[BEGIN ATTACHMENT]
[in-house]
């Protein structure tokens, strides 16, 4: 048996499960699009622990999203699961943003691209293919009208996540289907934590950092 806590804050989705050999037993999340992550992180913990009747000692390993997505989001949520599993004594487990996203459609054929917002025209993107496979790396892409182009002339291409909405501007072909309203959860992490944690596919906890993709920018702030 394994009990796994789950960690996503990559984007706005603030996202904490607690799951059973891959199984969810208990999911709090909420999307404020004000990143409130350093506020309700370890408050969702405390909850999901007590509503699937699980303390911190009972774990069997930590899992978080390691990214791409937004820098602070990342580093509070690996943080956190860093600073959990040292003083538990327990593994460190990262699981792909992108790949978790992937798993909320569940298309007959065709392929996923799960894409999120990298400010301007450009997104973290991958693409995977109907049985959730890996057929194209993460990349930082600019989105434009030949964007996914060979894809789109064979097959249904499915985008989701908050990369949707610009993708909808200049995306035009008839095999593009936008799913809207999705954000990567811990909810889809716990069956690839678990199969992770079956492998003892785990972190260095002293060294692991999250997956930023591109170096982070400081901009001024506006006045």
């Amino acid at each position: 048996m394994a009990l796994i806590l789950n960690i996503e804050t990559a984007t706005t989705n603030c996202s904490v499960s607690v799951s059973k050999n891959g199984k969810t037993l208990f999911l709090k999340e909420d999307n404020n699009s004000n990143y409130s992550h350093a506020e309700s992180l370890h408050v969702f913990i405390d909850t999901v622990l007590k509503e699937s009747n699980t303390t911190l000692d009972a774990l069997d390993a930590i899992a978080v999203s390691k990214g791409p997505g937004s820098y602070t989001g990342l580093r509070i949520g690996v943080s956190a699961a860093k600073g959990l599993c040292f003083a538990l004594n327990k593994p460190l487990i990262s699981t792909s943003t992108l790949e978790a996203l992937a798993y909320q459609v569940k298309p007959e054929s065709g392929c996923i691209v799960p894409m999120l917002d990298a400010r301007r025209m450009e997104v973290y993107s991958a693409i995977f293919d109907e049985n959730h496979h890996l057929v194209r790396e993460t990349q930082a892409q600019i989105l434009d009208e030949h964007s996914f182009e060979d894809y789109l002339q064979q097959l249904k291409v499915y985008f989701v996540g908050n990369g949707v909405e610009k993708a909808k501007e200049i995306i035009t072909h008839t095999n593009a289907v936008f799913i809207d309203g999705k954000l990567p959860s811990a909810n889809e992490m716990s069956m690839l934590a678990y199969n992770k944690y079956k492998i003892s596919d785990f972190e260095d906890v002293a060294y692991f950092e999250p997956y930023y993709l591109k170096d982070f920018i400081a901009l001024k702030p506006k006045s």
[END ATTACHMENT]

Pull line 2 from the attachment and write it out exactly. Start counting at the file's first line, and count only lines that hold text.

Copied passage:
């Protein structure tokens, strides 16, 4: 048996499960699009622990999203699961943003691209293919009208996540289907934590950092 806590804050989705050999037993999340992550992180913990009747000692390993997505989001949520599993004594487990996203459609054929917002025209993107496979790396892409182009002339291409909405501007072909309203959860992490944690596919906890993709920018702030 394994009990796994789950960690996503990559984007706005603030996202904490607690799951059973891959199984969810208990999911709090909420999307404020004000990143409130350093506020309700370890408050969702405390909850999901007590509503699937699980303390911190009972774990069997930590899992978080390691990214791409937004820098602070990342580093509070690996943080956190860093600073959990040292003083538990327990593994460190990262699981792909992108790949978790992937798993909320569940298309007959065709392929996923799960894409999120990298400010301007450009997104973290991958693409995977109907049985959730890996057929194209993460990349930082600019989105434009030949964007996914060979894809789109064979097959249904499915985008989701908050990369949707610009993708909808200049995306035009008839095999593009936008799913809207999705954000990567811990909810889809716990069956690839678990199969992770079956492998003892785990972190260095002293060294692991999250997956930023591109170096982070400081901009001024506006006045």